Before you start programming in C, you will need to learn the basics of C data types. In many ways, programming simply involves using logic to record, access, and manipulate data. But not all data is made equal. 

Person looking at code on computer screen

Consider that you have “words,” and you have “numbers” in grammar — programming works much like this, but the distinctions between data types are much more specific and much clearer. If you want to write in the appropriate c syntax, you must first understand all these data types.

Why are data types important in C?

C is a strictly typed language. What does this mean? In some other languages, such as PHP, you simply declare a variable, and the program itself determines what type of variable it is. But in C, not only do you need to tell the program what type of variable you’re declaring, but you need to adhere to that. For instance, you cannot tell C that something is a number and then later change it to a string. Types are defined upon creation.

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Because data types are so important in that way, many programmers will name their variables related to the type of variable it is. So, for instance, when declaring an int, they might declare it:

int intCount = 1;

But there are many naming conventions for variables, and that’s not always strictly the case. You could just as easily declare an integer as:

int i;
	int count;
	int count_int;

The name of a variable does not necessarily denote its type, though some programmers prefer to denote type in the name of a variable. What’s important is the declaration itself. All data types are included in the declaration of a variable. 

So, you would declare a string like so:

char stringHello = ‘Hello’;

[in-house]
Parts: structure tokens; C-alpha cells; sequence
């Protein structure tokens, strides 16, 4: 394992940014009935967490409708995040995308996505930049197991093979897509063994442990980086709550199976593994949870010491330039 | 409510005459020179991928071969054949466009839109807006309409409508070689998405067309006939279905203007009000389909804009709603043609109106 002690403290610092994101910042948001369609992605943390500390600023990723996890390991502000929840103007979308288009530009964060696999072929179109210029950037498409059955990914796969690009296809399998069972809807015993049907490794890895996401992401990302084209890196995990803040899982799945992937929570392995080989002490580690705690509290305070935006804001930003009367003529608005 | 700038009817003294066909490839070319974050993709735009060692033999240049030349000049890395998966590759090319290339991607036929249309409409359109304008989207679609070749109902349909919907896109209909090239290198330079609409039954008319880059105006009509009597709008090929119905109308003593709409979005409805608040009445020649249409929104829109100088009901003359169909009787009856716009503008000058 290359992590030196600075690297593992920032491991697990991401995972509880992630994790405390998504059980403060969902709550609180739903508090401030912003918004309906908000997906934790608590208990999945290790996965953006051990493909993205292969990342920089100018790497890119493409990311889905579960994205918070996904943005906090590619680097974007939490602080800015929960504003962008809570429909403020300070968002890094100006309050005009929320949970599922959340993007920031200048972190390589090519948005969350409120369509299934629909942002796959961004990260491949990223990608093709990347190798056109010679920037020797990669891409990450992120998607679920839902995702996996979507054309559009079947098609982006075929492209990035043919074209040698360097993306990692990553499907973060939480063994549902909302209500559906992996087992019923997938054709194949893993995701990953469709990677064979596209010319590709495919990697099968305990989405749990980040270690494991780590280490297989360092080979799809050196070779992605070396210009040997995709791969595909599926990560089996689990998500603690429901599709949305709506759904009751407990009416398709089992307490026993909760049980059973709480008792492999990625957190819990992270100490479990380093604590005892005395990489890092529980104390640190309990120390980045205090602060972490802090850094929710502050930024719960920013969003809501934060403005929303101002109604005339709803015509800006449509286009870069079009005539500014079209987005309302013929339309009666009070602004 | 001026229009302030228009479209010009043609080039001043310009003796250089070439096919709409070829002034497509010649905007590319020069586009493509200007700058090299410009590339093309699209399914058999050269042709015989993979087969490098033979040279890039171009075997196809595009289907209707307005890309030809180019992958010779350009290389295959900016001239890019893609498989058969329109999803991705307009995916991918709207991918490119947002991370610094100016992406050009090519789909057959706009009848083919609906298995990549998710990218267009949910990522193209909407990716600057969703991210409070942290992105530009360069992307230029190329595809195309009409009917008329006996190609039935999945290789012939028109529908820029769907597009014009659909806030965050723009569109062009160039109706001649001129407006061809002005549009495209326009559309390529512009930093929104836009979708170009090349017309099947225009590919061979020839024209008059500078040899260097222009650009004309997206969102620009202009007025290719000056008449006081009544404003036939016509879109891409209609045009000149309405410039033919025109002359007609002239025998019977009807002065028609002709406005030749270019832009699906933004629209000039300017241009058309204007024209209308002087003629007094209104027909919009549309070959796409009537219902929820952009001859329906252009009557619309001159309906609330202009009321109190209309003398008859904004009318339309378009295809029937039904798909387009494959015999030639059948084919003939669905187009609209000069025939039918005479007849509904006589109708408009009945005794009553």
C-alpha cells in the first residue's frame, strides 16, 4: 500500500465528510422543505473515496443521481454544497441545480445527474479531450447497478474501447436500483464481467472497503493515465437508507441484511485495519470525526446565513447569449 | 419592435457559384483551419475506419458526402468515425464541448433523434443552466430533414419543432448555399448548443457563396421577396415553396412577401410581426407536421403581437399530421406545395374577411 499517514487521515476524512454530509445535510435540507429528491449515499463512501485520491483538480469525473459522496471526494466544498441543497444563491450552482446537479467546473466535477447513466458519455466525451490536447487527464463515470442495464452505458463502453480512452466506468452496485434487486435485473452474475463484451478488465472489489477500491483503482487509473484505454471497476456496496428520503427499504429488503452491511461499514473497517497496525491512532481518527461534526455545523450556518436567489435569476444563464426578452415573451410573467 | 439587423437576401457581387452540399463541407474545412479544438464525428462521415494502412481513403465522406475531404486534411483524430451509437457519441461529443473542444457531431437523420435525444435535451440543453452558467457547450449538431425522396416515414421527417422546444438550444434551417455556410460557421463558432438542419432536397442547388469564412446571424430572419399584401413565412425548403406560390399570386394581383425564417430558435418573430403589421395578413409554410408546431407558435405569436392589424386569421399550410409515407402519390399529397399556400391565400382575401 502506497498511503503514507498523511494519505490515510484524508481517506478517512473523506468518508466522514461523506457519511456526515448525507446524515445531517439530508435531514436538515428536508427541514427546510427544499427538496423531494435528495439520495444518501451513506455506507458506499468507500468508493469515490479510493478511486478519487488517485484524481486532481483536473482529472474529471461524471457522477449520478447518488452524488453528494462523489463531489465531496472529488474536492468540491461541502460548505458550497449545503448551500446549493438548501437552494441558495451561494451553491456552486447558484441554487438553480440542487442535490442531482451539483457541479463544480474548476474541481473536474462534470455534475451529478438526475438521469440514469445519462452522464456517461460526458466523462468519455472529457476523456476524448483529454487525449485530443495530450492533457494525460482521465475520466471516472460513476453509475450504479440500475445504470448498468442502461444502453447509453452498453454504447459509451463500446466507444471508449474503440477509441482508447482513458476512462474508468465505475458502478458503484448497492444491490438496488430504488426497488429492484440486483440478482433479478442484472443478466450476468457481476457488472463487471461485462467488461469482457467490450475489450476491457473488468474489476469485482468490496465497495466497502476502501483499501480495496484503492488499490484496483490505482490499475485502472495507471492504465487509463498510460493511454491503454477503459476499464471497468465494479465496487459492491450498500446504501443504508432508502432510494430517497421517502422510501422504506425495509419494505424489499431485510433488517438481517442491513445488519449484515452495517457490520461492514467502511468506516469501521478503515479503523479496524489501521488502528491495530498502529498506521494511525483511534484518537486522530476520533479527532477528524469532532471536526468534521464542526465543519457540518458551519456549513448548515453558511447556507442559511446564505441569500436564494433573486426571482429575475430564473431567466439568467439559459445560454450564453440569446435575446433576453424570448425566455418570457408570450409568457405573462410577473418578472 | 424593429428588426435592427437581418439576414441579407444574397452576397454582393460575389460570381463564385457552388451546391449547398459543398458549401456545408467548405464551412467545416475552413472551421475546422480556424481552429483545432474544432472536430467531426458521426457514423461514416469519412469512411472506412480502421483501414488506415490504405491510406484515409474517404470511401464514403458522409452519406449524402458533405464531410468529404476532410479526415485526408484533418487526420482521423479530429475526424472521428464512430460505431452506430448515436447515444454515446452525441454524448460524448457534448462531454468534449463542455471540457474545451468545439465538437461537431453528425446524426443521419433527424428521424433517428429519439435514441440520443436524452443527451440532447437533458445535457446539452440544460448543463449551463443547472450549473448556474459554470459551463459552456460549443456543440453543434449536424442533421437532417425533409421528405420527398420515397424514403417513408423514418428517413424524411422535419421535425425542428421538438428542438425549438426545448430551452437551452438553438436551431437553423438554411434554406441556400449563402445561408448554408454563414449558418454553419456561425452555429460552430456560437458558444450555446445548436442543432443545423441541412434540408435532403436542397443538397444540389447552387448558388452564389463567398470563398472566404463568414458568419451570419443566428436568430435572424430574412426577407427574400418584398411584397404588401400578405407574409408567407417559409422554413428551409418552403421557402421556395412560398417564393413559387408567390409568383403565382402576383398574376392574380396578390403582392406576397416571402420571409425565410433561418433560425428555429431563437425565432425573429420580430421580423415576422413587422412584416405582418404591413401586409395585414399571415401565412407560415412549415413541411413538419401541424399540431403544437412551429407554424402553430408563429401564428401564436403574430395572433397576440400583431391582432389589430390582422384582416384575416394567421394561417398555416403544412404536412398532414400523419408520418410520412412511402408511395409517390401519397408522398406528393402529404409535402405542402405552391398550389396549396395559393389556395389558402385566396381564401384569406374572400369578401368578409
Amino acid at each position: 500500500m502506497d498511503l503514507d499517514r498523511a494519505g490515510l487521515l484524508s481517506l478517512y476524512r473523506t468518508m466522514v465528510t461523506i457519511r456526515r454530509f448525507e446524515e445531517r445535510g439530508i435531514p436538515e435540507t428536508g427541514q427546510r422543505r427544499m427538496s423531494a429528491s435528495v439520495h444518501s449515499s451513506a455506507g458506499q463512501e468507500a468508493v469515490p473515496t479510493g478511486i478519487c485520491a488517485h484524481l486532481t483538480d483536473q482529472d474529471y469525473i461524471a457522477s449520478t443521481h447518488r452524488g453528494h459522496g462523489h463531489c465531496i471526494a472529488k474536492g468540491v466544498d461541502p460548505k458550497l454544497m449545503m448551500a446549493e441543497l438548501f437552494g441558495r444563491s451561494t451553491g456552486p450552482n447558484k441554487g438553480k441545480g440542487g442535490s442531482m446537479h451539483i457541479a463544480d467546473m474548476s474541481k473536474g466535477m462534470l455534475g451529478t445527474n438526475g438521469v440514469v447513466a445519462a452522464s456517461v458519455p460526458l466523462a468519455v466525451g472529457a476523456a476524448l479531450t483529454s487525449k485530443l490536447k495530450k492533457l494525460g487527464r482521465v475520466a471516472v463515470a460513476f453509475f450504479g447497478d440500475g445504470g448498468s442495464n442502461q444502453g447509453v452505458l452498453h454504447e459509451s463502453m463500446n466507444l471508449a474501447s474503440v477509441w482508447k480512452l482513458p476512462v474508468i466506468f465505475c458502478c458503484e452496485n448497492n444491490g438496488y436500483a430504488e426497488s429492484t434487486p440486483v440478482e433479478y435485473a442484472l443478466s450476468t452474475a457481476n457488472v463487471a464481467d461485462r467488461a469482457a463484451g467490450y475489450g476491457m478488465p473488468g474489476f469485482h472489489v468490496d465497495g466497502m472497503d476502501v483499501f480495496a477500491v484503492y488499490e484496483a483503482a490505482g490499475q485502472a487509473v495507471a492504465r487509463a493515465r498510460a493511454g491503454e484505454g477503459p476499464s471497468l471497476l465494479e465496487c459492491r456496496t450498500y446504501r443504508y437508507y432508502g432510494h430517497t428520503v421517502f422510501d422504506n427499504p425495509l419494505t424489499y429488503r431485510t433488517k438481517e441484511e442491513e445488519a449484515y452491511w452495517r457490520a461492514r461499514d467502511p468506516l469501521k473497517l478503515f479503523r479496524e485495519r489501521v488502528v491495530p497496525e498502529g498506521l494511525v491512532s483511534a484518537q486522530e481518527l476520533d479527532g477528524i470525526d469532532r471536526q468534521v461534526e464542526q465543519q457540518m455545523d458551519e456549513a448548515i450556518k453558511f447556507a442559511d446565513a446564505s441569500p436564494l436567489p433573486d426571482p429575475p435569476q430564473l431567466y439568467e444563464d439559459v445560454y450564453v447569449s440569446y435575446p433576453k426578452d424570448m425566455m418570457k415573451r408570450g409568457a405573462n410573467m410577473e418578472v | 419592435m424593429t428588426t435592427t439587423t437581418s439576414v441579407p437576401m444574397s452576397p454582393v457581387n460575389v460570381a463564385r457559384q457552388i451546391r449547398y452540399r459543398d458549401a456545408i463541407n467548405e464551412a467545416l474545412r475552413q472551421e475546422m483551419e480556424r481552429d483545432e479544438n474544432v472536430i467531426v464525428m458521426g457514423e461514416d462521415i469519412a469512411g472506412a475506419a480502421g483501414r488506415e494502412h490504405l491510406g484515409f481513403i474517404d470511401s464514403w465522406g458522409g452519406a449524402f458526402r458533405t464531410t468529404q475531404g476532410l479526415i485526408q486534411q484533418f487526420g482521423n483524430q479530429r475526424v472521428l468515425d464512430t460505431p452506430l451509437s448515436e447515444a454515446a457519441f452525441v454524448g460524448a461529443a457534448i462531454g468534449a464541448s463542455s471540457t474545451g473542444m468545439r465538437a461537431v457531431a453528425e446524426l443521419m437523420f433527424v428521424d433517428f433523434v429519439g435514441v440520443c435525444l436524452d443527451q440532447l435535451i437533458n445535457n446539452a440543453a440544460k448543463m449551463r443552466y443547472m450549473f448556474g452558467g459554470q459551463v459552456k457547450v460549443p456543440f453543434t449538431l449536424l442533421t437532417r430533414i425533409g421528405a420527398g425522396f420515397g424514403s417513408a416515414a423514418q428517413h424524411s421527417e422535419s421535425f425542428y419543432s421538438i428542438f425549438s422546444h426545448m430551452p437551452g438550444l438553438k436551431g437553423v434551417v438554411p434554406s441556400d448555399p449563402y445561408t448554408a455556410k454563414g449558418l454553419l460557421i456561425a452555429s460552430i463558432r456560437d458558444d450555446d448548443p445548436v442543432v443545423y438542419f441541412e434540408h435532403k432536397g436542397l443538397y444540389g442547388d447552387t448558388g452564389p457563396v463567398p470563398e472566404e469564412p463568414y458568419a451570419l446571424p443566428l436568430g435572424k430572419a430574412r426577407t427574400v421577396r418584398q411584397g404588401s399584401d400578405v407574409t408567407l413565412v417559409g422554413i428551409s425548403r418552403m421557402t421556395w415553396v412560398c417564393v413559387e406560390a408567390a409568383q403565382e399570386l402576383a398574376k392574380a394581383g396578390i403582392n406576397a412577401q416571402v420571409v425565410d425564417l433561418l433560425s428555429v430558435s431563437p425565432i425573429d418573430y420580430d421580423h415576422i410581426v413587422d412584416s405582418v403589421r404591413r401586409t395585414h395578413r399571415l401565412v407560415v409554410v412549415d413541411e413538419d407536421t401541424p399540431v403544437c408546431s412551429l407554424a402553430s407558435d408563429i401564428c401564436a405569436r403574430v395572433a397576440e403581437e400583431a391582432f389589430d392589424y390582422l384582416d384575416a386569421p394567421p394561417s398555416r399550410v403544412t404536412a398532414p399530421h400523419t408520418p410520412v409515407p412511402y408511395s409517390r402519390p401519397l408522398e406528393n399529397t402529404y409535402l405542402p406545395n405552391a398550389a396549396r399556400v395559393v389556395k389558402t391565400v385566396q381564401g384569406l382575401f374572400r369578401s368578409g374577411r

You will get a syntax error if you try to disrupt these types. The following code will not work:

int i = ‘Hello’;

Neither will the following code:

char stringHello = 1;

This is because this is a strictly typed language. To know what to do with each piece of data, C needs to ensure that each piece of data matches its type. Luckily, if you do mix up your typing (which is one of the most common issues people experience with their code), it’s a very simple compiler error to fix. 

Basic C data types

Let’s take a look at the most basic C data types: int, char, float, and double. These aren’t everything you will need to start programming in C, but they are the most commonly used types. More importantly, they are the most simplistic.


Int is short for “integer,” and it’s essentially just “a number.” It is a number without any decimal points; in other words, a whole number. The number 9 can be stored in an int, as can the number 999,999. But the number 99.99 cannot be stored as an int, as it has a decimal point, and it is not a whole number.

Examples of ints: 1, 123, 1234, 12345, -1, -123, -1234, -12345.

In some other languages, you can declare an int “signed” or “unsigned.” In other words, you can declare whether it may be positive or negative (signed) or whether it will always be positive (unsigned). In C, an int is signed.

Integers are frequently used in mathematical equations and operations. In C, you can add integers, divide integers, multiply integers, and so forth. You can even send them into functions that will perform even more complex mathematical operations. Strings, of course, cannot be subject to these mathematical operations.

Ints use very little memory and are extremely efficient to process, but they also don’t hold as much information as a char, float, or double. If you have whole numbers that you want to perform arithmetic on, integers are the best solution. Most programmers today don’t need to worry about storage size.


A “char” in C is also called a “string” variable in other programming languages. It’s essentially a way of storing text. A common “char” declaration is:

char helloWorld = “Hello World.”;

As you can see, the “char” is now holding a whole string. But a char is actually an array, or at least a type of array. In reality, it’s a 13-slot array holding the following:



When you call the string “helloWorld,” what C is really doing is iterating through every part of its array, from 0 to 12 (which is 13 slots). And it’s 13 slots rather than 12 slots because it needs a final “\0” to terminate the sequence.

Understanding that a “char” is really an array is important for more advanced programming because it explains how char works, how it can be iterated through, and how certain text functions could be performed. As an example, having a char as an array means that you could technically order the array if you wanted — you could sort all those letters in alphabetical order, even though that would be fairly useless.